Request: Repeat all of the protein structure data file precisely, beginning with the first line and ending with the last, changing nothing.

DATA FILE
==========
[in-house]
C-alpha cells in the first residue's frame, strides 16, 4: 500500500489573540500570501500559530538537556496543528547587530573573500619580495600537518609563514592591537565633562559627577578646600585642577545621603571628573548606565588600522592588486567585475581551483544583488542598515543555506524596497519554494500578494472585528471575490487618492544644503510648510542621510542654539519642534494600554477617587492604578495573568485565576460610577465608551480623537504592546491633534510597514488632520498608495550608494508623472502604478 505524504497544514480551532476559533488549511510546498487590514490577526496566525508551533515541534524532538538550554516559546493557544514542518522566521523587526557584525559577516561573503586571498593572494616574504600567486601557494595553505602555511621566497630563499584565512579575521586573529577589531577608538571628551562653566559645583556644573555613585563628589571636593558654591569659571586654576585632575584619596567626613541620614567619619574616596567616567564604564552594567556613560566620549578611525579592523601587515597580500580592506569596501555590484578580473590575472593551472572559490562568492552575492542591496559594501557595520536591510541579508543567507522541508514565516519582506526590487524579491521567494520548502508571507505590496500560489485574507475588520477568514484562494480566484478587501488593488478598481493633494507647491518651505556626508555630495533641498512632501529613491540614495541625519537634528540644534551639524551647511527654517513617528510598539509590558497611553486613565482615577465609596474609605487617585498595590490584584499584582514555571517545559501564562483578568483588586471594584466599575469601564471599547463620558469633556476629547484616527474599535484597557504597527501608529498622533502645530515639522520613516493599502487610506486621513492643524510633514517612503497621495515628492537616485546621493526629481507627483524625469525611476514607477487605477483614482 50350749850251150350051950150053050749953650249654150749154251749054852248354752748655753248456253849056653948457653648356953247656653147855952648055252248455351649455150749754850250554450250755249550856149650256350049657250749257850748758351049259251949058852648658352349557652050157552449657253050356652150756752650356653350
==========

[in-house]
C-alpha cells in the first residue's frame, strides 16, 4: 500500500489573540500570501500559530538537556496543528547587530573573500619580495600537518609563514592591537565633562559627577578646600585642577545621603571628573548606565588600522592588486567585475581551483544583488542598515543555506524596497519554494500578494472585528471575490487618492544644503510648510542621510542654539519642534494600554477617587492604578495573568485565576460610577465608551480623537504592546491633534510597514488632520498608495550608494508623472502604478 505524504497544514480551532476559533488549511510546498487590514490577526496566525508551533515541534524532538538550554516559546493557544514542518522566521523587526557584525559577516561573503586571498593572494616574504600567486601557494595553505602555511621566497630563499584565512579575521586573529577589531577608538571628551562653566559645583556644573555613585563628589571636593558654591569659571586654576585632575584619596567626613541620614567619619574616596567616567564604564552594567556613560566620549578611525579592523601587515597580500580592506569596501555590484578580473590575472593551472572559490562568492552575492542591496559594501557595520536591510541579508543567507522541508514565516519582506526590487524579491521567494520548502508571507505590496500560489485574507475588520477568514484562494480566484478587501488593488478598481493633494507647491518651505556626508555630495533641498512632501529613491540614495541625519537634528540644534551639524551647511527654517513617528510598539509590558497611553486613565482615577465609596474609605487617585498595590490584584499584582514555571517545559501564562483578568483588586471594584466599575469601564471599547463620558469633556476629547484616527474599535484597557504597527501608529498622533502645530515639522520613516493599502487610506486621513492643524510633514517612503497621495515628492537616485546621493526629481507627483524625469525611476514607477487605477483614482 50350749850251150350051950150053050749953650249654150749154251749054852248354752748655753248456253849056653948457653648356953247656653147855952648055252248455351649455150749754850250554450250755249550856149650256350049657250749257850748758351049259251949058852648658352349557652050157552449657253050356652150756752650356653350